Tie (cavity wall)
The tie in a cavity wall is used to tie the internal and external walls(or leafs) constructed of bricks or cementatious blocks together. It is placed in the cavity wall during construction and spans the cavity. The ends of the tie are designed to lock into the cement. Also incorporated into the design of the tie is means of preventing water transfer from the outer to the inner leafs. In flat ties this can be a twist. In wire ties this can be corrugations formed in the wire or again a twist.
Cavitity walls often have insulation in the cavity which may either partially or fully fill the cavity. Partial fill insulation systems require specialized ties or clips to keep the isulation in position. A vapour barrier may be necessary on the inner wall to prevent intersticial condensation. This is often incorporated into the cavity wall insulation system. The spacing of ties is laid down in building regulations, though there may be variations with specialised blocks. Additional ties are used around window and door openings
Improper installation may lead to water damage or fungus formation within the cavity, leading to structural and health hazards.
Ties are exposed to water and chemical attack from cement. They were traditiionally made of galvanized steel, the fishtail tie being the most common. On high quality work ties were occasionally made of bronze. In the mid-twentieth century wire ties were widely used, again made from galvanised steel wire. As time has passed many galvanised steel ties have deteriorated due to moisture in the outer leaf of brickwork. The corrosion may force apart the cement joints and even result in the collapse of walls if no remedial action is taken. Any cracks appearing in cavity walls dating from the twentieth century need to be investigated before irremediable damage ensues. Horizontal cracking is especially suspect. Failed ties have to be isolated and substitute specialist ties installed by drilling through inner and outer leaves from outside the building. The replacement ties may be fixed mechanically or with special adhesives.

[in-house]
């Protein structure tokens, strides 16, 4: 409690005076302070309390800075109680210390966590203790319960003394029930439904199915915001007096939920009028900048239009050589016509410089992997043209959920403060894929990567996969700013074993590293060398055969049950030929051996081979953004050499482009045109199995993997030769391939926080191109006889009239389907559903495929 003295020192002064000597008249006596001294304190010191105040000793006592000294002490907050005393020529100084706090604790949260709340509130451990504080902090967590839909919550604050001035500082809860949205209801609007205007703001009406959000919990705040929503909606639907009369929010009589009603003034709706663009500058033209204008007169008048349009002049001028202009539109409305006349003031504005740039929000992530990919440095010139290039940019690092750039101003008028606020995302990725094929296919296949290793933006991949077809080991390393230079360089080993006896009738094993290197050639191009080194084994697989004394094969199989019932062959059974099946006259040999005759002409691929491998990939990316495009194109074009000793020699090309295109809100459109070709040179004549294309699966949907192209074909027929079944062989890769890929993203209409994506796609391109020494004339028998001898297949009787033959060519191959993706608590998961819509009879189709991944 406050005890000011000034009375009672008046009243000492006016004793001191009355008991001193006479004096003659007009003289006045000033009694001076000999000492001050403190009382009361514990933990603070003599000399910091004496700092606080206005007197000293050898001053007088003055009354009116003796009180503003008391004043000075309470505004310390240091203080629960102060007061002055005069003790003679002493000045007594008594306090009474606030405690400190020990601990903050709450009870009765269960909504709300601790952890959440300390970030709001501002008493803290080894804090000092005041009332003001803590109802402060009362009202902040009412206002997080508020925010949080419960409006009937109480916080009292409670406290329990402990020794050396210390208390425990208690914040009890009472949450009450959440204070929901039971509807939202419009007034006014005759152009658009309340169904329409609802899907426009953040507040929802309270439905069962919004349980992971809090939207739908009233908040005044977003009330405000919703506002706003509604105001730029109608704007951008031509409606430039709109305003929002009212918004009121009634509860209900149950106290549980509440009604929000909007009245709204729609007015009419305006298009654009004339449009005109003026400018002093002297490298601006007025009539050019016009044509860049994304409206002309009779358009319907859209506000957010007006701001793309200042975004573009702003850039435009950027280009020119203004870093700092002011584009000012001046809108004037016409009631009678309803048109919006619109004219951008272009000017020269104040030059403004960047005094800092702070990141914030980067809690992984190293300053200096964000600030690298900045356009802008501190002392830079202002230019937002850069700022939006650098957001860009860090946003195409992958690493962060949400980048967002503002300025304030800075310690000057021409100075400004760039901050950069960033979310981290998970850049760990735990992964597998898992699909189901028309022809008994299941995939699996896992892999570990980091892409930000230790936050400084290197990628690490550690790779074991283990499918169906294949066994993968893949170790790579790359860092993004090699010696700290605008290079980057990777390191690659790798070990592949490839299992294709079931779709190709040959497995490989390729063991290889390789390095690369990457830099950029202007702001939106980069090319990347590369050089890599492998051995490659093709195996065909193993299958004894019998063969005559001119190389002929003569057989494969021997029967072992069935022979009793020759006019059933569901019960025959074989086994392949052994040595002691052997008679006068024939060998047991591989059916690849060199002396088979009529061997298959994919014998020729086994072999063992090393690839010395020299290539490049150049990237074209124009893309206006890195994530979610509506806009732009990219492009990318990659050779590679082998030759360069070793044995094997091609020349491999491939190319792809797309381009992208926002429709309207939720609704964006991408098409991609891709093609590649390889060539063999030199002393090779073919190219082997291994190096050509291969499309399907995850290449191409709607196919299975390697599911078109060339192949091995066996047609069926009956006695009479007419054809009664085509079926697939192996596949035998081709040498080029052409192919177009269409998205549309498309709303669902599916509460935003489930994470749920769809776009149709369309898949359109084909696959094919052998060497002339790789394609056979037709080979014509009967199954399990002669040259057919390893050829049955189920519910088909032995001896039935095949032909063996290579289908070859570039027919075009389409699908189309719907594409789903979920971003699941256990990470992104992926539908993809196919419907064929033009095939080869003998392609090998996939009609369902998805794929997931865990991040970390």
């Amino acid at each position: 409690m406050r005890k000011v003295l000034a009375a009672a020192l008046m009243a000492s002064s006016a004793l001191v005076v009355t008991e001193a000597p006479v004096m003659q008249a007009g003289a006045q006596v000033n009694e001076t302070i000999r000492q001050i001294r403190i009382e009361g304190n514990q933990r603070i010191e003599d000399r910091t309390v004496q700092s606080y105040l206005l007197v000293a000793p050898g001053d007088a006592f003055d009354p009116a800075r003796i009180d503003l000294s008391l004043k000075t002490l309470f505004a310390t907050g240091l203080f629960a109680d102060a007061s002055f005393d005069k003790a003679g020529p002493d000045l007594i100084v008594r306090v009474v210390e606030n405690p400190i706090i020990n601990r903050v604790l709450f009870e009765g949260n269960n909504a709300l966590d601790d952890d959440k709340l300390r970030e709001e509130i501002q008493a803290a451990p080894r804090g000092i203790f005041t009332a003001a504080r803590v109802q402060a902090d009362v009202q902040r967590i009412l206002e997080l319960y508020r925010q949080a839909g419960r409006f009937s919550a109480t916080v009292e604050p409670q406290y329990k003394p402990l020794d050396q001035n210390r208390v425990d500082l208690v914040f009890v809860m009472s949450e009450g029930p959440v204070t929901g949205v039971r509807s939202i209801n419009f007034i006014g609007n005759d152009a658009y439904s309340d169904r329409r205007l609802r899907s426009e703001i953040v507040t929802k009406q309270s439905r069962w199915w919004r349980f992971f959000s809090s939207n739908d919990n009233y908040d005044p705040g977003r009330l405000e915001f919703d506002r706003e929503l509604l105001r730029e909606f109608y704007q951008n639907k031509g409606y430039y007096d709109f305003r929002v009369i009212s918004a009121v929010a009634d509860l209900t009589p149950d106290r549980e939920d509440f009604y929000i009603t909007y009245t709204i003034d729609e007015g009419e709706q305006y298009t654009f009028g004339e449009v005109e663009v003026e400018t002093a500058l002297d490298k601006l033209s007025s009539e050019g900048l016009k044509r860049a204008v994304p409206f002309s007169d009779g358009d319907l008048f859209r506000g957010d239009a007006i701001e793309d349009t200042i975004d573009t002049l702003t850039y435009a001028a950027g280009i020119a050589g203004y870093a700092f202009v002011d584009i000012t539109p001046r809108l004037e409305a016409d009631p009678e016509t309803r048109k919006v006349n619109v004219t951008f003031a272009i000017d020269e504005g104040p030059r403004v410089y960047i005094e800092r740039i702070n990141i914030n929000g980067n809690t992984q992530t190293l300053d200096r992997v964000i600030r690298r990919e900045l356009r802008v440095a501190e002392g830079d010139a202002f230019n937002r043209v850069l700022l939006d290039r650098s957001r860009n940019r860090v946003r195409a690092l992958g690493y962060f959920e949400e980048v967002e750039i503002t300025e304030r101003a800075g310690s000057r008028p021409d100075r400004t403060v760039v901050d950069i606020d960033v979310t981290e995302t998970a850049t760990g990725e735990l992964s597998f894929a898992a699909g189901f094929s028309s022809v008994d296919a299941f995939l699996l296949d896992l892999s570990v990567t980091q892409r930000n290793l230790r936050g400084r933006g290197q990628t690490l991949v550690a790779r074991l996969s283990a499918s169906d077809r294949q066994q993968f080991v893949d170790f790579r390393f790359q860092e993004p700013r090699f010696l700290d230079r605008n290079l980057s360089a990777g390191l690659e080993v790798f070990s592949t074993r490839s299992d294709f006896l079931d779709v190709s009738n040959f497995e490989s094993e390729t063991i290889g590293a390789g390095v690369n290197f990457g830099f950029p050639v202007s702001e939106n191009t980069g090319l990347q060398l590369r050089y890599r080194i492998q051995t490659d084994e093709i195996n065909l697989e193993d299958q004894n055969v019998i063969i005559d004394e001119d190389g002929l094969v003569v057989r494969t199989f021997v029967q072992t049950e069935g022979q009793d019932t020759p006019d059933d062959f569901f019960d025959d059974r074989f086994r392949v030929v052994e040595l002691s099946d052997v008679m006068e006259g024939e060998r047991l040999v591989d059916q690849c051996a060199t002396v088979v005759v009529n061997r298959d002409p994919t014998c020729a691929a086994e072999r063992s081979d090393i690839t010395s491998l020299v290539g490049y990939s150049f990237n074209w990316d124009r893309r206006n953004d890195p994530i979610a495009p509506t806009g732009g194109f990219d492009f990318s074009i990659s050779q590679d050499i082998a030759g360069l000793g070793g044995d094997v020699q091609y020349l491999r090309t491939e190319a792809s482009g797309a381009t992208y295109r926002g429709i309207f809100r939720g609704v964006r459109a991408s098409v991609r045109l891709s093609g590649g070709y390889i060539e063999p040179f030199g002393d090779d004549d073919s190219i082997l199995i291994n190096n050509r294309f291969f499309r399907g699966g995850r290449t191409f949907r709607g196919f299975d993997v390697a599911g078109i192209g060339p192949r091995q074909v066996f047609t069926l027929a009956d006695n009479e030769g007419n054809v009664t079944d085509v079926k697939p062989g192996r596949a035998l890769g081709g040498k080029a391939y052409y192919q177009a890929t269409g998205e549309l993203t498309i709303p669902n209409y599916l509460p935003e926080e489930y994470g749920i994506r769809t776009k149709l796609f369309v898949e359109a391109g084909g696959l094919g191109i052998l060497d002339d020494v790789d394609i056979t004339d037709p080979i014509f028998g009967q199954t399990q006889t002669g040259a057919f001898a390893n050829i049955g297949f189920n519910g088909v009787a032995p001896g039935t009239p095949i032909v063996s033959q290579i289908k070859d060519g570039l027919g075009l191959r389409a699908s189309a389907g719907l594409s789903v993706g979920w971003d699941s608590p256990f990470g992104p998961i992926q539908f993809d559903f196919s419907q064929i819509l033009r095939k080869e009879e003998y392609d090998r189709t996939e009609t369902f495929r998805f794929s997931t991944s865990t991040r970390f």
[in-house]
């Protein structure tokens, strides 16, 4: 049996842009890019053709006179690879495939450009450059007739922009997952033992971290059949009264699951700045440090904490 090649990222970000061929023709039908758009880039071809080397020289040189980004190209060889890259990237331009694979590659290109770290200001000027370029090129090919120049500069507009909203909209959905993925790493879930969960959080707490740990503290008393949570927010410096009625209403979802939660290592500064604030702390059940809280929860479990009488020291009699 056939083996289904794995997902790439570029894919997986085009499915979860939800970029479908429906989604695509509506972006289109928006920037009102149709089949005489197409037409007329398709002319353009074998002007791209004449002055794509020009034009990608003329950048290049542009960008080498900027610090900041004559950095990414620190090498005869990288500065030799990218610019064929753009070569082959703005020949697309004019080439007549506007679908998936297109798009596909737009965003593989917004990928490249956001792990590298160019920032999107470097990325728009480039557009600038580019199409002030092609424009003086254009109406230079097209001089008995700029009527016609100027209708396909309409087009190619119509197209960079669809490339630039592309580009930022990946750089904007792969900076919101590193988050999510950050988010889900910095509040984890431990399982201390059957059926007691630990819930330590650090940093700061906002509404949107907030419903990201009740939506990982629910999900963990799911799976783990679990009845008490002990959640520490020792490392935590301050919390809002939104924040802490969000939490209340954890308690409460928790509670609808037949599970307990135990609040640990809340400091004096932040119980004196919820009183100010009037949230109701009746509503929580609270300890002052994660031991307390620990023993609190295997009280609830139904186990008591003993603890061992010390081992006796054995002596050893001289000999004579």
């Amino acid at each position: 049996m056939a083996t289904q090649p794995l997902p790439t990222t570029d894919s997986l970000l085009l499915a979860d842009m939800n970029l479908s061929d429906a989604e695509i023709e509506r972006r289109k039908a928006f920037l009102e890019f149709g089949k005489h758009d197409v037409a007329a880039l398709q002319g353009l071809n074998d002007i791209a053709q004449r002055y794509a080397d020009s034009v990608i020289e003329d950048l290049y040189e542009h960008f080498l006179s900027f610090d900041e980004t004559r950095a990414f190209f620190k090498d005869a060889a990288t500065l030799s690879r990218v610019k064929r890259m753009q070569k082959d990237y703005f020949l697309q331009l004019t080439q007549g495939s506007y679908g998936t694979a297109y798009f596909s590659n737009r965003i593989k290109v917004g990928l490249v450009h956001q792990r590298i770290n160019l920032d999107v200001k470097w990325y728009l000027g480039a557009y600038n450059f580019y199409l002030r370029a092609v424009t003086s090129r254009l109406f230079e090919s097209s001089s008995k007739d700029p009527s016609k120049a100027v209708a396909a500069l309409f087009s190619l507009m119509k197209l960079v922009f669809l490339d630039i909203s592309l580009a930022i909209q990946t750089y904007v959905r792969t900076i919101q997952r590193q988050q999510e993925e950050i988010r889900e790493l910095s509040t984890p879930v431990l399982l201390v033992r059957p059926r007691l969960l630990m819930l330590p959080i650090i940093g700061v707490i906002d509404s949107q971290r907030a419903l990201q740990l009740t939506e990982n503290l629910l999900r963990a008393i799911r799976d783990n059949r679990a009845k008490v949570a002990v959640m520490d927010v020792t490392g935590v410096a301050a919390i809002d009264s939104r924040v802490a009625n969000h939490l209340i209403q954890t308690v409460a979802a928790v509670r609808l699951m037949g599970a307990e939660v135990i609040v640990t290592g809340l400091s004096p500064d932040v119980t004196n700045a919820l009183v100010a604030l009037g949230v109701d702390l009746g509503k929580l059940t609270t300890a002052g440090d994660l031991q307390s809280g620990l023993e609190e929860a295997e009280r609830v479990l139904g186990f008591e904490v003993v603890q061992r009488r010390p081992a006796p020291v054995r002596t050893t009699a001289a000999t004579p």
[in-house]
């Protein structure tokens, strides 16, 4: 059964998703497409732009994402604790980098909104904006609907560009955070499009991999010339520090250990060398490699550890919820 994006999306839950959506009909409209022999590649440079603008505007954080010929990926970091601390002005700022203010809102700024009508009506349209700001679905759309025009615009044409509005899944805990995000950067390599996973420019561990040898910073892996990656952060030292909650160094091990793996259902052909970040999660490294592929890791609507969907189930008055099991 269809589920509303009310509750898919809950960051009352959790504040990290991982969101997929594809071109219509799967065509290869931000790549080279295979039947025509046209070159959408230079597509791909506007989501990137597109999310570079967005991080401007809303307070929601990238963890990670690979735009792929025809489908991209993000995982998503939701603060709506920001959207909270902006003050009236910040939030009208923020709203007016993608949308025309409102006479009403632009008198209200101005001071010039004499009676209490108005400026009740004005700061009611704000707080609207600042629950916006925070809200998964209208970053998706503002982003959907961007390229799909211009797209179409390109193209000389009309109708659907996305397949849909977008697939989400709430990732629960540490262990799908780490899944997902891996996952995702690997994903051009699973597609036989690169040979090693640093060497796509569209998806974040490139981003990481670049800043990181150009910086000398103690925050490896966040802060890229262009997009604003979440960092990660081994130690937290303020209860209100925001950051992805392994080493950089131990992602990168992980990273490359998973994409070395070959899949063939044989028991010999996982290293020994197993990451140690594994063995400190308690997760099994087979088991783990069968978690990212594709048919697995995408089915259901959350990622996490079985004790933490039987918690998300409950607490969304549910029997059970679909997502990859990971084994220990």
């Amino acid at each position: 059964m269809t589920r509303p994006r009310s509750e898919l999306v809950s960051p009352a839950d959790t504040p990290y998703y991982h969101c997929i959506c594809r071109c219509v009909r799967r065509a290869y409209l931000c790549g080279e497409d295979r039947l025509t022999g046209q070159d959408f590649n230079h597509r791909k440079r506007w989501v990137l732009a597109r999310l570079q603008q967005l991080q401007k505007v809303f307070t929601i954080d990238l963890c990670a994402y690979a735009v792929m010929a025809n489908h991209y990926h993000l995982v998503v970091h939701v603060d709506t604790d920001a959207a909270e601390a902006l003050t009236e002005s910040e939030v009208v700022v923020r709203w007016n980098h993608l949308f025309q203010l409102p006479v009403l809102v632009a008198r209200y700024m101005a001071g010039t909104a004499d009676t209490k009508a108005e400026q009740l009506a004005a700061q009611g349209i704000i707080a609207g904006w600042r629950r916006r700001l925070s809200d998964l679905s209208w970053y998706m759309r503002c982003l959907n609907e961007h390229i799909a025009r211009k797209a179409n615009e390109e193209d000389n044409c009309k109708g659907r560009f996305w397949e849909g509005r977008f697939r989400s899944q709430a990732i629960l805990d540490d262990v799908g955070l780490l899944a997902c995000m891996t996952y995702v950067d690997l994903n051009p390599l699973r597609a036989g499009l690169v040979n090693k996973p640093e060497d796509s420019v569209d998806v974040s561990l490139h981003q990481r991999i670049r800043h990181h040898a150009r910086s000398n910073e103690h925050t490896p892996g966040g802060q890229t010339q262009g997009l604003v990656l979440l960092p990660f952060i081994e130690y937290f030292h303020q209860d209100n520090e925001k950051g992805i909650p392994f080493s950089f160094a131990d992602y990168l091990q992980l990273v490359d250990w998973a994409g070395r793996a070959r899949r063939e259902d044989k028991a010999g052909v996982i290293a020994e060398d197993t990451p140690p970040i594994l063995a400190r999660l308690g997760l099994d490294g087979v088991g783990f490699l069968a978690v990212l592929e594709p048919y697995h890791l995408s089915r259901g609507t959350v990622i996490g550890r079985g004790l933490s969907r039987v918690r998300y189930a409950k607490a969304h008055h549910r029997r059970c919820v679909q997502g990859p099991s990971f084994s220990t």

Galvanised steel ties are no longer in use for this reason. For a brief period, plastic ties were used but were not satisfactory. Modern practice is to use stainless steel ties.
Cavity walls were traditionally spaced 2"(50mm) apart. Due to the need for thicker insulation in exterior walls these days, a range of longer ties are now available so than cavities of up to 6"(150mm) can be constructed.
Cavity wall tie failure
This is an increasing problem with cavity wall ties made from galvanised steel. It arises when the galvanising is not of sufficient quality and the outer leaf of the cavity wall allows water penetration, usually due to porous brick/blockwork. If the tie rusts, the swelling effect may cause horizontal, external cracks to appear in the wall. Frost action can swiftly enlarge these cracks.
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